“It's funny that as a creative writing teacher in high school, I would always tell my students writing is made up of four things. The first is your lived experience. Second, it's whatever you've read. Third, it's what's going on, your observations of the world around you. And then last is your imagination. So it's all of those things, there are stories I heard over the years, there's things I've read, and then you just kind of put your imagination to it and try to make it as readable as possible.”
(How readable? I brought my copy of Our Game Part 1: The Players camping with my 13-year-old son, and he stole it and read it in a day, all 366 pages.)
Readers will read into the characters what they will. Cvetich said that none were based on actual NHL players, but more about people he played against while growing up. So, while the French-Canadian goalie is a doppelgänger for Patrick Roy, it isn't him. “A lot of that is based off my own experience. It's combined with what I've read about other French Canadian goalies,” he said.
And on the subject of reading, it is natural to ask an English teacher where is hockey's version of The Natural, Bernard Malamud's 1952 baseball classic, or Field of Dreams from W.P. Kinsella? To many, Roch Carrier's The Sweater is the greatest fictional hockey book ever.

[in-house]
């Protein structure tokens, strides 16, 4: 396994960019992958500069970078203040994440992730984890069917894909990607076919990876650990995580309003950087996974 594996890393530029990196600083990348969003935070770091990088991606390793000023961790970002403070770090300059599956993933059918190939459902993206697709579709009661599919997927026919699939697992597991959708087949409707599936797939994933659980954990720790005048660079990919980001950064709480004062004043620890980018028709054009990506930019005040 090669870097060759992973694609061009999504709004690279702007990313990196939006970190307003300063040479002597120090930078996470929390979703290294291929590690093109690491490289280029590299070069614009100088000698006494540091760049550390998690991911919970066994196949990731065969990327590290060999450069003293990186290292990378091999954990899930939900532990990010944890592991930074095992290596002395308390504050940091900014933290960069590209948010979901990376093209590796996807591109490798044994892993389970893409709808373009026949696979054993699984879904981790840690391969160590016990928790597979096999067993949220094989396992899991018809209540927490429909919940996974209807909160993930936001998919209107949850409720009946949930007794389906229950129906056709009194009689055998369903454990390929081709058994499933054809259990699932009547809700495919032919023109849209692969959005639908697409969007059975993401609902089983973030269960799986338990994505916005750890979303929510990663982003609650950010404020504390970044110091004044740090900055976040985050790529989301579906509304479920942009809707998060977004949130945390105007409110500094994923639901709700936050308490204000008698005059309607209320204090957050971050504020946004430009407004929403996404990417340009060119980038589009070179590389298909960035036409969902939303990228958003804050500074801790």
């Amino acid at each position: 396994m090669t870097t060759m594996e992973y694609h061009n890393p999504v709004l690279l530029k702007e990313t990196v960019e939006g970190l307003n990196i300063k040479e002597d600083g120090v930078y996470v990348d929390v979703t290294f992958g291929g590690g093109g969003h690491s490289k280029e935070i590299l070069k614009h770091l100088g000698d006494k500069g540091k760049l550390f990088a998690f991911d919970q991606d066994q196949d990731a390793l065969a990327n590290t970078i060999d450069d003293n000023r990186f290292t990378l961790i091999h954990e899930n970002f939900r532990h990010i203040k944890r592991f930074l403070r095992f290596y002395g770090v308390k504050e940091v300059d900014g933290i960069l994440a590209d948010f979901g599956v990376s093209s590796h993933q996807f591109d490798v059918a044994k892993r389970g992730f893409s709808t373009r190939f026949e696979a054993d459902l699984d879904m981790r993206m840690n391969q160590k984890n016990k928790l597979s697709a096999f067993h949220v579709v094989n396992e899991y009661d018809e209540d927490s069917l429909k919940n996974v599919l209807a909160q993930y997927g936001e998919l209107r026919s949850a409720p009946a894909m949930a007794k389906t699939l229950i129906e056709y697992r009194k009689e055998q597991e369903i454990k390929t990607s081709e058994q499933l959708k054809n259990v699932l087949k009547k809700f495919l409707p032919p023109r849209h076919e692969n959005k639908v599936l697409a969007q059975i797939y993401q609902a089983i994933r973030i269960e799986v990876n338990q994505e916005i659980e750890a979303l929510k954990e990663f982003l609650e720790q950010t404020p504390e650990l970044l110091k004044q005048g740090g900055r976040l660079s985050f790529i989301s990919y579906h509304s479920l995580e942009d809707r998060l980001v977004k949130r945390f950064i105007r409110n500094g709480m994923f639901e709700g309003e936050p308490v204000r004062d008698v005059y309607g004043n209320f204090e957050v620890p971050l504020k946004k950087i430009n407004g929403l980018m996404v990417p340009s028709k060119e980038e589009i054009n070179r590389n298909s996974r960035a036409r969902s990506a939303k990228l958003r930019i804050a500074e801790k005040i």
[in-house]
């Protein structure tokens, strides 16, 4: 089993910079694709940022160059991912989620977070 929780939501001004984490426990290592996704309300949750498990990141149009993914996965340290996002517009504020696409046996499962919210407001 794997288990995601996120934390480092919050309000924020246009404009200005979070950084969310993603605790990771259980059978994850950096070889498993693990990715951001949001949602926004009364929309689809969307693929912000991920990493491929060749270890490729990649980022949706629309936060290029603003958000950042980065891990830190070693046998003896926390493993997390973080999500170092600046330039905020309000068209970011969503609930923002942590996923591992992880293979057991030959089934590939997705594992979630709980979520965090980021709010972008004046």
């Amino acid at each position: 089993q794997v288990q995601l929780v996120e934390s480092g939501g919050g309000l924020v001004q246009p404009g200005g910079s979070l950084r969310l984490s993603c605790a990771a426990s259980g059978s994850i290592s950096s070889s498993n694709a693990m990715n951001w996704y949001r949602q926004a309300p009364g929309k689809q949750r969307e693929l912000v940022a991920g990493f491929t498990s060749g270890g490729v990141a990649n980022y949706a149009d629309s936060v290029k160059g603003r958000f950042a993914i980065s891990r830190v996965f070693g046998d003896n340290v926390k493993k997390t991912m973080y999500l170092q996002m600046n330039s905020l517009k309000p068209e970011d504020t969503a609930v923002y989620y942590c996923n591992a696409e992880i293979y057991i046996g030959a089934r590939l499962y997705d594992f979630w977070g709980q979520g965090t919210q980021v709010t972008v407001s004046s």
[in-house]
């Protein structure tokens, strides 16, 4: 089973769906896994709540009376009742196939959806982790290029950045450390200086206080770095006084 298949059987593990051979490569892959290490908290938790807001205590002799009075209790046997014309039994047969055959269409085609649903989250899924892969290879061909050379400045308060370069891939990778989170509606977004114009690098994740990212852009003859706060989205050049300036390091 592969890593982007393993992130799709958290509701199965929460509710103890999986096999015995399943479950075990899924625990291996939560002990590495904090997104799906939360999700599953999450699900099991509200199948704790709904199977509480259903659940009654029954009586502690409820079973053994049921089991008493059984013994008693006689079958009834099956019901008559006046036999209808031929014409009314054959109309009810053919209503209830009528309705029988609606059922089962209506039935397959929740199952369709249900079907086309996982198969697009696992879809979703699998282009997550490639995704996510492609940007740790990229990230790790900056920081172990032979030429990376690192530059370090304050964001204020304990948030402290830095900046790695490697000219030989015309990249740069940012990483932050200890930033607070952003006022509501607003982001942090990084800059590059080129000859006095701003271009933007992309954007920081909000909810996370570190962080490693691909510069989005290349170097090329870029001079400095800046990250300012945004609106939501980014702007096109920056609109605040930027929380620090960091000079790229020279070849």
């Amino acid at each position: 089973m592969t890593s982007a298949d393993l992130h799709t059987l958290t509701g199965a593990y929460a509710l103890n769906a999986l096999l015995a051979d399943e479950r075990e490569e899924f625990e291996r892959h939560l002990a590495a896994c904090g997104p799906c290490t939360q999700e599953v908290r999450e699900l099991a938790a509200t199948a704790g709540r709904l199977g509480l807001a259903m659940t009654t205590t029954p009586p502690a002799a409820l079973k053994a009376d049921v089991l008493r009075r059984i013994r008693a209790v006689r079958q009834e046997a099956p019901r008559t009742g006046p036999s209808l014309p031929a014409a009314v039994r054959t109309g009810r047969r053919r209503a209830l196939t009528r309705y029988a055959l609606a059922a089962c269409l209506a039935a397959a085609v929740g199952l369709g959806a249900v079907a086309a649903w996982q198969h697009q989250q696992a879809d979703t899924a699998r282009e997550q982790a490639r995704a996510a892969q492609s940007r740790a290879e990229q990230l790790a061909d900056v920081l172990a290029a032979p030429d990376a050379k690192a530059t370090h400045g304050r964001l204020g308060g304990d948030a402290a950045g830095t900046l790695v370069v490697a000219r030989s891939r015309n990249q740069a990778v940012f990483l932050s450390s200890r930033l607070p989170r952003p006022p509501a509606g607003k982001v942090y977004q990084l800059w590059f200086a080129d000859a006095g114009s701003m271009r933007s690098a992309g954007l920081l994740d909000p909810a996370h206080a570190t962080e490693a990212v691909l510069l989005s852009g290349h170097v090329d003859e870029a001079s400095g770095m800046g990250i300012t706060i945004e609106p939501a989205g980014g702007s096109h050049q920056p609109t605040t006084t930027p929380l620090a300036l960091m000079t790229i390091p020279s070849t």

“Trust me, I tried to find them all. I found maybe five published fictional hockey books. I think it's a very difficult story to write,” Cvetich said. “Baseball, it moves slow. It's kind of cool when they write things about baseball. Hockey is a hard thing to capture in that way. It took a long time to write a lot of a hockey scenes to try to get it right. I think it's hard, the speed, the sound, that sort of thing. And then to find compelling stories, rather than just kind of cliched stories, I think it's hard too.”
With Our Game out there, in all its length, and with an active blog to discuss hockey (http://joecvetichblog.com/), Cvetich has turned his attention to the next book, set in more recent times, but essentially in the creative universe he made for his trilogy.
The central character is a woman. “My central thesis in this upcoming book is can a woman play in the NHL? And I'm basing stories in and around that idea,” he said.
Here's hoping it doesn't take another 25 years to get it finished.